Playing Around in the AI Sandbox
AI is clearly all the rage, and we are truly in the early stages of a massive proliferation of AI tools. We’re all starting to explore what’s out there and whether AI can help us in our work and daily lives.
At a custom elearning development studio like Illumina Interactive, our team has been dabbling with a number of the more recent AI tools, and some tools that you wouldn’t even think of as AI tools have entered into our everyday use and workflow over the course of the last year or two.
One of the earliest uses of AI for us has been in the area of machine translation. DeepL Pro (www.DeepL.com) is a tool we’ve been using for over a year as an aid in large translation projects. Providing our translators and translation partners with high-quality machine translation has proven to be a time saver and way to reduce costs. But we should point out that while AI translation tools have improved dramatically over the past several years, we still continue to feel the need to have the results reviewed by native-speaking reviewers with the specific necessary content and/or cultural competency.
And like machine translation, we’ve also found that another great use of AI has been in text-to-speech voice. Like many other AI technologies, computer-based voice synthesis has been in development for well over 50 years, but has finally reached a level of maturity to become a viable solution in phones, GPS and many other systems in wide use today. One such AI tool that we’ve found to be very useful in our elearning development projects is Kukarella.com, which we use for excellent quality, natural sounding voiceovers for some of our English-language courses, as well as for translations into numerous other languages. Kukarella has over 900 voices in 130 languages, and we’ve had success using it to create custom voiceovers for some of our lower-cost elearning courses and videos, as well as in creating “scratch tracks” for early production versions of courses. It’s not flawless, and most of the time we end up using professional voiceover talent, but there are definitely benefits and certainly opportunities where text-to-speech can work very well.
Another AI tool that has become an indispensable part of our workflow over the last couple of years is Rev.com. We use this as a rapid, low-cost machine transcription service and to generate captions files from audio and video, as well as Zoom and MS Teams meetings and webinars. Rev.com has helped us reduce the turnaround time for transcription and captioning.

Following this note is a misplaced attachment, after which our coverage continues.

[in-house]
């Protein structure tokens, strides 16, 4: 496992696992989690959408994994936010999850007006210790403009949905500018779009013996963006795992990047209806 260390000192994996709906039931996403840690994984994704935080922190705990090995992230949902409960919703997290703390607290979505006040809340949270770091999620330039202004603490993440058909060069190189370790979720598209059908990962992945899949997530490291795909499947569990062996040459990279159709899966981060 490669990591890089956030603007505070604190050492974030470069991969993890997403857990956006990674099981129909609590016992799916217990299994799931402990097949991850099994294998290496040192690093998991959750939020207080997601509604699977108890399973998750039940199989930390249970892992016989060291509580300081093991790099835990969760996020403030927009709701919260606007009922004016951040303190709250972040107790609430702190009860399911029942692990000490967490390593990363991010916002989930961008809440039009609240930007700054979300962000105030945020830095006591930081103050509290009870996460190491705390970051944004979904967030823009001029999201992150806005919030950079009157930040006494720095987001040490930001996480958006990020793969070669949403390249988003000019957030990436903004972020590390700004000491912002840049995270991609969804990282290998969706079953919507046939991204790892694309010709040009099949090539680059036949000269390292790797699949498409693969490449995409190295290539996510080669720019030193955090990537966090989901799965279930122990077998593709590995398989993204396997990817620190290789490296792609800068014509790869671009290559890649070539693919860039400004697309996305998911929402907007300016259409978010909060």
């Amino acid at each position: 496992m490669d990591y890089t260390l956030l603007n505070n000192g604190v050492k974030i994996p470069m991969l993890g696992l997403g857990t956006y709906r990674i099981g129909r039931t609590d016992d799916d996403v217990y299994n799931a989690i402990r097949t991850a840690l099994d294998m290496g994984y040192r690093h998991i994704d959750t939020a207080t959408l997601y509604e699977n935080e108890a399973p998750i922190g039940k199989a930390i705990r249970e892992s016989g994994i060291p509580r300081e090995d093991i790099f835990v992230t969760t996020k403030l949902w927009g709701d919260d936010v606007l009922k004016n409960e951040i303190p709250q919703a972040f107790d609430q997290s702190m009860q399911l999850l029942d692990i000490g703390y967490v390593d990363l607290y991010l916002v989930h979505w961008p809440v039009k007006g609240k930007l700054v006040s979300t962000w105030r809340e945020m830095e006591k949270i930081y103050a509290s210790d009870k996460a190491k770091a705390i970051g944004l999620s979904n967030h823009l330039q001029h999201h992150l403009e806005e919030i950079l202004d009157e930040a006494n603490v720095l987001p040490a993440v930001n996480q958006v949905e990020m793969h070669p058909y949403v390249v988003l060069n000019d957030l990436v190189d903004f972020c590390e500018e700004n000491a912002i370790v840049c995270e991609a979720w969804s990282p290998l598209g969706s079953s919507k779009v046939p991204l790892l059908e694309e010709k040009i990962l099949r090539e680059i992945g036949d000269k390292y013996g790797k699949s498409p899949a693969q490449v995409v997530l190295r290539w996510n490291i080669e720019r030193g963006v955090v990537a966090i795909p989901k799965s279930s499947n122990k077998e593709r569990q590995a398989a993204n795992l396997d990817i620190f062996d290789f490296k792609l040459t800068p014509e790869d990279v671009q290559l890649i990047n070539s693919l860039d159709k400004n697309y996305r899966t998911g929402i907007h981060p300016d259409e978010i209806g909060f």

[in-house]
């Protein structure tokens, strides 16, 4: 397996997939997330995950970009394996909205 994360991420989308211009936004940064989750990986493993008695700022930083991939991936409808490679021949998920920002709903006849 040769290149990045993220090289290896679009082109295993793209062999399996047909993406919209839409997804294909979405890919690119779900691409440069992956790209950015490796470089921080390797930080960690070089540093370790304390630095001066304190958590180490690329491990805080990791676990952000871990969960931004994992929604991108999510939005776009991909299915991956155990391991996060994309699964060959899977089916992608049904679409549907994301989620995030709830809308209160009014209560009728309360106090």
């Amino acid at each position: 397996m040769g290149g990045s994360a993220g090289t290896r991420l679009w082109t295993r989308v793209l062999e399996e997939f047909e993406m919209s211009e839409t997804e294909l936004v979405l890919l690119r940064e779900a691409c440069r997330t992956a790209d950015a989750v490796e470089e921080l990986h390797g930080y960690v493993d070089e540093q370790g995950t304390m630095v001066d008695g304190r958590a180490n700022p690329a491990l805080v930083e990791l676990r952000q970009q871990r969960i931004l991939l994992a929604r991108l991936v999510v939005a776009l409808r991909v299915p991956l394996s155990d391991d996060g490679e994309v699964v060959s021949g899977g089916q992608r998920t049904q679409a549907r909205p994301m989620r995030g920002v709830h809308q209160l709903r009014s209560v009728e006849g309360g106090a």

One tool you wouldn’t normally think of as AI is Google Docs, and we use it regularly for its built-in OCR (optical character recognition) image-to-text capabilities. Google Docs lets us rapidly generate text for translations from final elearning production images, like JPGs and PNGS, as well as PDFs, and has been particularly helpful in enabling us to quickly turn around translation projects for our clients.
Like everyone, we’ve certainly been exploring and experimenting prudently with AI chat tools like OpenAI’s ChatGPT and Google’s Bard. We’ve found that these tools and others like them have the potential to save time in various phases of a project. For example, in the instructional design and development process, we can use AI tools to do a variety of tasks like composing short blurbs and descriptions of longer content, writing detailed scenarios of case study examples based on details of a situation or persona, fleshing out scenario conversations and scripts, or extracting knowledge check questions from instructional content and learning objectives.
We’ve also been experimenting with numerous text-to-image tools and text-to-slide tools – there are too many in this sector to list. While we haven’t put any of these tools into production just yet, we’ve seen interesting possibilities, such as in coming up with conceptual images and placeholder graphics to convey ideas to be rendered later on by one of our professional graphic designers.
We’re truly at the cusp of a revolution in technology, with new AI tools popping up every day that claim to help rapidly build websites, UI/UX designs, 3D models and worlds, to record, transcribe and analyze meetings, as well as perform so many other tasks. With any new technology, there can often be a long maturation time until they become viable tools in your business’s workflow, but it’s a good practice to start experimenting with them now if you can. And as custom elearning design and development professionals who are excited about the breadth of possibilities of AI, we continue to tread very carefully to make sure that none of the actions we take detract in any way from the high standard we’ve set in creating innovative, effective, and engaging elearning solutions for our clients.
Note: All images in this post were generated using OpenAI’s DALL-E 2 text-to-image generator.